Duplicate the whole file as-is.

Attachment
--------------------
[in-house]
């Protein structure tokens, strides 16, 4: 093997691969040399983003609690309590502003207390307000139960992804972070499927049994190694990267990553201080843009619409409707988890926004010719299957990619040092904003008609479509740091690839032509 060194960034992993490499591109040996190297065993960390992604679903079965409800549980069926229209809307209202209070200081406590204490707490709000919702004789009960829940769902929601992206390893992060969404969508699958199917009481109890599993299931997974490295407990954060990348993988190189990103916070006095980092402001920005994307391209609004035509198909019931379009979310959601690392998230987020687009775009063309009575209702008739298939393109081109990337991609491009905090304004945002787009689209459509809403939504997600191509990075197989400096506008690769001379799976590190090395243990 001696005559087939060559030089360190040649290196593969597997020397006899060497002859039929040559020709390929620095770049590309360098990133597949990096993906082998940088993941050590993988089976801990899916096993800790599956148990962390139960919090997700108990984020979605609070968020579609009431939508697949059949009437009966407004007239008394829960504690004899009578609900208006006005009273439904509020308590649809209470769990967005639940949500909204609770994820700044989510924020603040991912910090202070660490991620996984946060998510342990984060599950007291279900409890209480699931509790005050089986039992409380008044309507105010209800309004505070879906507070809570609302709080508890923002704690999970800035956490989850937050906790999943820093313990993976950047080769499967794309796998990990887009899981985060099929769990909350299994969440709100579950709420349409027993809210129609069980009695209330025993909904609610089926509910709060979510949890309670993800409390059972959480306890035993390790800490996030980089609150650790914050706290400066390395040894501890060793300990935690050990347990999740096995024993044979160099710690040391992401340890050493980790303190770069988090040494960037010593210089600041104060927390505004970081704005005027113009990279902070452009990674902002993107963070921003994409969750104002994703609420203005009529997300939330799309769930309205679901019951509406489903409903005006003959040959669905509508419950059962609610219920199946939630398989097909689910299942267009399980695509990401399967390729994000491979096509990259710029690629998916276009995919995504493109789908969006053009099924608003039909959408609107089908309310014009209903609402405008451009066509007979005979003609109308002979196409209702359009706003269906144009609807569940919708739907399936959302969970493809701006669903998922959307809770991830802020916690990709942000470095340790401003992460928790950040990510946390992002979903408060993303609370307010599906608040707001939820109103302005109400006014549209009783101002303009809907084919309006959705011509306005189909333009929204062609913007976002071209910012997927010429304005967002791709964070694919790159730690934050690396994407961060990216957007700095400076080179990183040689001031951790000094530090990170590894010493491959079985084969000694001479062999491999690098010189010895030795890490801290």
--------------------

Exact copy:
[in-house]
């Protein structure tokens, strides 16, 4: 093997691969040399983003609690309590502003207390307000139960992804972070499927049994190694990267990553201080843009619409409707988890926004010719299957990619040092904003008609479509740091690839032509 060194960034992993490499591109040996190297065993960390992604679903079965409800549980069926229209809307209202209070200081406590204490707490709000919702004789009960829940769902929601992206390893992060969404969508699958199917009481109890599993299931997974490295407990954060990348993988190189990103916070006095980092402001920005994307391209609004035509198909019931379009979310959601690392998230987020687009775009063309009575209702008739298939393109081109990337991609491009905090304004945002787009689209459509809403939504997600191509990075197989400096506008690769001379799976590190090395243990 001696005559087939060559030089360190040649290196593969597997020397006899060497002859039929040559020709390929620095770049590309360098990133597949990096993906082998940088993941050590993988089976801990899916096993800790599956148990962390139960919090997700108990984020979605609070968020579609009431939508697949059949009437009966407004007239008394829960504690004899009578609900208006006005009273439904509020308590649809209470769990967005639940949500909204609770994820700044989510924020603040991912910090202070660490991620996984946060998510342990984060599950007291279900409890209480699931509790005050089986039992409380008044309507105010209800309004505070879906507070809570609302709080508890923002704690999970800035956490989850937050906790999943820093313990993976950047080769499967794309796998990990887009899981985060099929769990909350299994969440709100579950709420349409027993809210129609069980009695209330025993909904609610089926509910709060979510949890309670993800409390059972959480306890035993390790800490996030980089609150650790914050706290400066390395040894501890060793300990935690050990347990999740096995024993044979160099710690040391992401340890050493980790303190770069988090040494960037010593210089600041104060927390505004970081704005005027113009990279902070452009990674902002993107963070921003994409969750104002994703609420203005009529997300939330799309769930309205679901019951509406489903409903005006003959040959669905509508419950059962609610219920199946939630398989097909689910299942267009399980695509990401399967390729994000491979096509990259710029690629998916276009995919995504493109789908969006053009099924608003039909959408609107089908309310014009209903609402405008451009066509007979005979003609109308002979196409209702359009706003269906144009609807569940919708739907399936959302969970493809701006669903998922959307809770991830802020916690990709942000470095340790401003992460928790950040990510946390992002979903408060993303609370307010599906608040707001939820109103302005109400006014549209009783101002303009809907084919309006959705011509306005189909333009929204062609913007976002071209910012997927010429304005967002791709964070694919790159730690934050690396994407961060990216957007700095400076080179990183040689001031951790000094530090990170590894010493491959079985084969000694001479062999491999690098010189010895030795890490801290």